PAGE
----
Made in U.S.A.

The fullest demonstration of Godard's aim to create a cinema that could take part in the jagged incongruities of modern life

REVIEW Rialto Pictures founder Bruce Goldstein will scoop up the Mel Novikoff award at this year's San Francisco Film Festival, but local audiences have a chance to sample his good work before then during the Castro Theatre's run of Rialto's freshly struck 35–mm print of Jean-Luc Godard's widescreen, red-white-and-blue firecracker Made in U.S.A. (1967). If the picture seems a helter-skelter jumble of contingencies, it's important to remember it was but one of four Godard movies to wash up on these shores during the otherwise turbulent 12-month period slicing through 1967 and 1968 (the other three were 2 or 3 Things I Know About Her, La Chinoise, and Week End). Of these, Made in U.S.A. gives the fullest demonstration of Godard's aim to create a cinema that could take part in the jagged incongruities of modern life. Listing the film's tangled referents — its confluence of aesthetics, politics, and violence crucially hinges on American hardboiled pulp and the real-life murder of Moroccan leftist Ben Barka — doesn't begin to describe Made in U.S.A.'s unexpected pathos. For all its agitprop overtures and modernist complications, the film is also a reflective, conflicted goodbye to the writer-director's formative romances with American culture and Anna Karina. The porcelain actress, already divorced from Godard by the time the picture was made, gives a fragmented, emotional performance almost entirely in close-up. As the long day closes on Made in U.S.A., an old confidante tells Karina's Bogart-like investigator that obsolete categories of Right and Left cannot adequately address political problems, to which she responds, "Then how?" That broken question, the neutron star of Godard's career, shows no sign of letting up.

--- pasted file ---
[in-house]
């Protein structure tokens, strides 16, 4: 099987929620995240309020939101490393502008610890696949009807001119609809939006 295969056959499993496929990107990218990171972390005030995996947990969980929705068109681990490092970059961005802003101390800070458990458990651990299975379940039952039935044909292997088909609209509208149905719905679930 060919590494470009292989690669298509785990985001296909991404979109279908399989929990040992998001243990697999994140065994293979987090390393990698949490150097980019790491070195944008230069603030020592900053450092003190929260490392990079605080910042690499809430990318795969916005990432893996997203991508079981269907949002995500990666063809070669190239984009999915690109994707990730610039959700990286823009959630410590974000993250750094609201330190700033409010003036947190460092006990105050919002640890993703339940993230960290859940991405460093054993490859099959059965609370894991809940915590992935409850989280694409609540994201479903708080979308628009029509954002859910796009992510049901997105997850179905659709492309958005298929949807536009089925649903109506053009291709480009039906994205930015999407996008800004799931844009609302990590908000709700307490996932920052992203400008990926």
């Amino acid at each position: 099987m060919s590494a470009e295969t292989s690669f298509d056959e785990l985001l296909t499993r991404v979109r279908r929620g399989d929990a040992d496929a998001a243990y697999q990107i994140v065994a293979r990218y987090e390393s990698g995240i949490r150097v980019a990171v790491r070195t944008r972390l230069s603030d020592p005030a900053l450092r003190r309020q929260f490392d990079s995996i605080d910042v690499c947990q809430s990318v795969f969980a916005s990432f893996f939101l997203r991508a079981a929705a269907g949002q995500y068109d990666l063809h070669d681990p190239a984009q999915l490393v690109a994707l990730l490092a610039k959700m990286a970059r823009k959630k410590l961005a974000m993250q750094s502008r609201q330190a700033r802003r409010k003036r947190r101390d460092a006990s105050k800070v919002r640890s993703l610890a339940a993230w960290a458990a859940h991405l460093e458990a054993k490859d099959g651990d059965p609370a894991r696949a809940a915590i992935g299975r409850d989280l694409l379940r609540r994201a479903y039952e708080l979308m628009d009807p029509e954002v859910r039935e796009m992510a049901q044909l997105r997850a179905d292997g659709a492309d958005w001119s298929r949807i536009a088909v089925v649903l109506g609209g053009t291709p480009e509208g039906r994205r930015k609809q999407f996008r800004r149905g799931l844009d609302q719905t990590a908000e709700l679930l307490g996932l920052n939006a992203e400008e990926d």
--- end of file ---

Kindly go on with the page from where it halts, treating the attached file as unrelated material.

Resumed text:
MADE IN U.S.A. opens Wed/1 at the Castro. See Rep Clock.

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